October 15, 2012
I'm sitting by a fake tree in a doctors waiting room, and the leaves are covered with dust. I read a Heloise tip that this can be cleaned easily with vinegar and water. I almost want to tell the receptionist this when the lady sitting across from me pulls out a baby wipe and starts cleaning off the tree. There is dust flying all over the place; I'm glad this isn't an allergists office. I quickly move my seat and she finishes, throws away the wipe, resumes her seat and picks up a a magazine, looks at me and said, "That tree has been bugging me for months, I feel so much better now." Was she a neat freak? Maybe. A little OCD? Perhaps. I will now need to think twice before sitting next to any fake trees.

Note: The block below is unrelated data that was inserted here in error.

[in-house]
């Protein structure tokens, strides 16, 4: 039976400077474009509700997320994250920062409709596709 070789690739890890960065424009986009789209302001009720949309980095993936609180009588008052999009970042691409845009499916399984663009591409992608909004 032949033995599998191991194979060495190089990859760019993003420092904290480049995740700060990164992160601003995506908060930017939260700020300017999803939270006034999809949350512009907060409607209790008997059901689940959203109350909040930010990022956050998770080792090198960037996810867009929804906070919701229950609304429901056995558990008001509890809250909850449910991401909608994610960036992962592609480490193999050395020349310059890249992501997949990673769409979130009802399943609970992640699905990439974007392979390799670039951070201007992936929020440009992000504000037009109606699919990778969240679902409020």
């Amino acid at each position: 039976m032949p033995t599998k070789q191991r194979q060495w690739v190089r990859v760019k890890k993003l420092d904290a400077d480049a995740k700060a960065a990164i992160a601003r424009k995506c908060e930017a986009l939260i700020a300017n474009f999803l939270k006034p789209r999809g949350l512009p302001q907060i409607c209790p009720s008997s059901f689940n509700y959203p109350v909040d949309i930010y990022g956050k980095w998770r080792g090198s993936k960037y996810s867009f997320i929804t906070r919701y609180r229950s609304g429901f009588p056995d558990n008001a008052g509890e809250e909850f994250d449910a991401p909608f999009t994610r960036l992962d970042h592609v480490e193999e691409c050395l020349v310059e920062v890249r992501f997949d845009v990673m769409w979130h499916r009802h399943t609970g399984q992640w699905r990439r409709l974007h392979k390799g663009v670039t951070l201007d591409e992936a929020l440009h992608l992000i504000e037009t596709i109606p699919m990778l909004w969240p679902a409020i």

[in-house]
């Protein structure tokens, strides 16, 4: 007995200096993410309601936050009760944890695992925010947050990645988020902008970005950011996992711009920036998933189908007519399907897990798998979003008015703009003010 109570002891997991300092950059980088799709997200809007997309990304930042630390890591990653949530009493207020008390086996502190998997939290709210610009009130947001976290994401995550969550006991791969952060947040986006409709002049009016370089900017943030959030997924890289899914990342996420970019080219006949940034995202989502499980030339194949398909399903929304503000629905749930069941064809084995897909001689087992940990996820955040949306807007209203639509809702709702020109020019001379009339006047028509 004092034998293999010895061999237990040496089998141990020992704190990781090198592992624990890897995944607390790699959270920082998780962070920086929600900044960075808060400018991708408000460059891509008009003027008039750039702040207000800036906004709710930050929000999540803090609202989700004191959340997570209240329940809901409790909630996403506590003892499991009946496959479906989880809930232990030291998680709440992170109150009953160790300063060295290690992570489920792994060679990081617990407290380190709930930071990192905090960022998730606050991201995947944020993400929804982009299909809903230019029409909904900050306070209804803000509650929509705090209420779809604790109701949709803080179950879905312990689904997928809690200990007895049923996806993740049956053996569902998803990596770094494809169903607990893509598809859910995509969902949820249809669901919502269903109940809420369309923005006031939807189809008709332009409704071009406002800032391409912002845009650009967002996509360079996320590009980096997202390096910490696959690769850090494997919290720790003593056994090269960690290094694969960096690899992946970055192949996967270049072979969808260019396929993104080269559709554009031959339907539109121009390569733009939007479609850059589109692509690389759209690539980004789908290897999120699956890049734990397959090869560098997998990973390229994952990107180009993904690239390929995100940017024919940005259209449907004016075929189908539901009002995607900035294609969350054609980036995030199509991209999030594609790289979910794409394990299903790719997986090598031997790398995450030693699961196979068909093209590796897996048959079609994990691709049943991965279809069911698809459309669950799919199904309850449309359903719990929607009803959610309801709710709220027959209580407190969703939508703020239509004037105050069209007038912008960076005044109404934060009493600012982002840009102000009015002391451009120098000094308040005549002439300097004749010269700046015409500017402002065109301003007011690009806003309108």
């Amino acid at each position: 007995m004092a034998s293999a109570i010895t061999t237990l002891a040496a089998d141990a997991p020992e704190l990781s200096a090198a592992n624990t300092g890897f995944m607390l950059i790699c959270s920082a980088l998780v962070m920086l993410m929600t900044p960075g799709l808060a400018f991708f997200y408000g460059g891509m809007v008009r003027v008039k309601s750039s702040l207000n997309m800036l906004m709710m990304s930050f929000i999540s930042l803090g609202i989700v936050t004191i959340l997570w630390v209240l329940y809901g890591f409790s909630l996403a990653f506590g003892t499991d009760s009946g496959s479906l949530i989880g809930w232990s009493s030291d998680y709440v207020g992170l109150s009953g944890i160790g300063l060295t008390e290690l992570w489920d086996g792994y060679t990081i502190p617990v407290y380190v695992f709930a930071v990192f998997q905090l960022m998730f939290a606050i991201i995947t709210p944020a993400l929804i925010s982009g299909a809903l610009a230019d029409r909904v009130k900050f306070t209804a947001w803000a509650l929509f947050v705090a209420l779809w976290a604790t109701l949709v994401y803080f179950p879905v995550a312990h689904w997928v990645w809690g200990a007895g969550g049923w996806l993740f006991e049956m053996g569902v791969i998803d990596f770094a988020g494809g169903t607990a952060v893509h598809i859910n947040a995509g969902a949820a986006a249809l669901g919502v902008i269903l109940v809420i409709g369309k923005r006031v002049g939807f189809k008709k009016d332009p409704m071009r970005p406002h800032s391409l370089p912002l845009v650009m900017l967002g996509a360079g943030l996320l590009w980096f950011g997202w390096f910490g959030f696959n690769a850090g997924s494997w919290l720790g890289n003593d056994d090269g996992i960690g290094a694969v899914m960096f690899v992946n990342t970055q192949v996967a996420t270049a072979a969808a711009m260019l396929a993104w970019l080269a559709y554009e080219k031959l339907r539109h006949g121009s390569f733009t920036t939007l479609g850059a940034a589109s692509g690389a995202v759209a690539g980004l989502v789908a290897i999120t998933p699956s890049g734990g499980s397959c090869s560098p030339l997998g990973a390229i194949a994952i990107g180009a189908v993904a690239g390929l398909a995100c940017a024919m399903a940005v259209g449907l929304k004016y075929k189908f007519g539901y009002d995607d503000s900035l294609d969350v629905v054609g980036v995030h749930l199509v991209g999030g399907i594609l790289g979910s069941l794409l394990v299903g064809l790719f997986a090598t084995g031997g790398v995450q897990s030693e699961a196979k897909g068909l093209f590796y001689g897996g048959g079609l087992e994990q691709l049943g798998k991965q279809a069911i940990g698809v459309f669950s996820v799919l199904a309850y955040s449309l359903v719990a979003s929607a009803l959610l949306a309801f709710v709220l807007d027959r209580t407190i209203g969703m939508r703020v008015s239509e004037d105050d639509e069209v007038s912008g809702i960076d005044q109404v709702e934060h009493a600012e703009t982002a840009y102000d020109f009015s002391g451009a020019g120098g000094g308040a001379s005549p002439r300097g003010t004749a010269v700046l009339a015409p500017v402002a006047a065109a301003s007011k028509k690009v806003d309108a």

She Buzz Words
Right now she could be
Filling out forms
Attaching her license plate
Looking for a screwdriver
Having a cup of yogurt
She could be a
"I am the only one who uses a turn signal"
Fall and spring and are mushroom seasons. While 99% of mushrooms have little or no toxicity, the 1% that are highly toxic (PDF) can cause life-threatening problems in pets. Unfortunately, most of the highly toxic mushrooms are difficult to distinguish from the nontoxic ones, so the best way to keep pets from ingesting poisonous mushrooms is to keep them away from areas where any mushrooms are growing. Contact your veterinarian or the ASPCA Animal Poison Control Center immediately if you witness your pet eating a wild mushroom.
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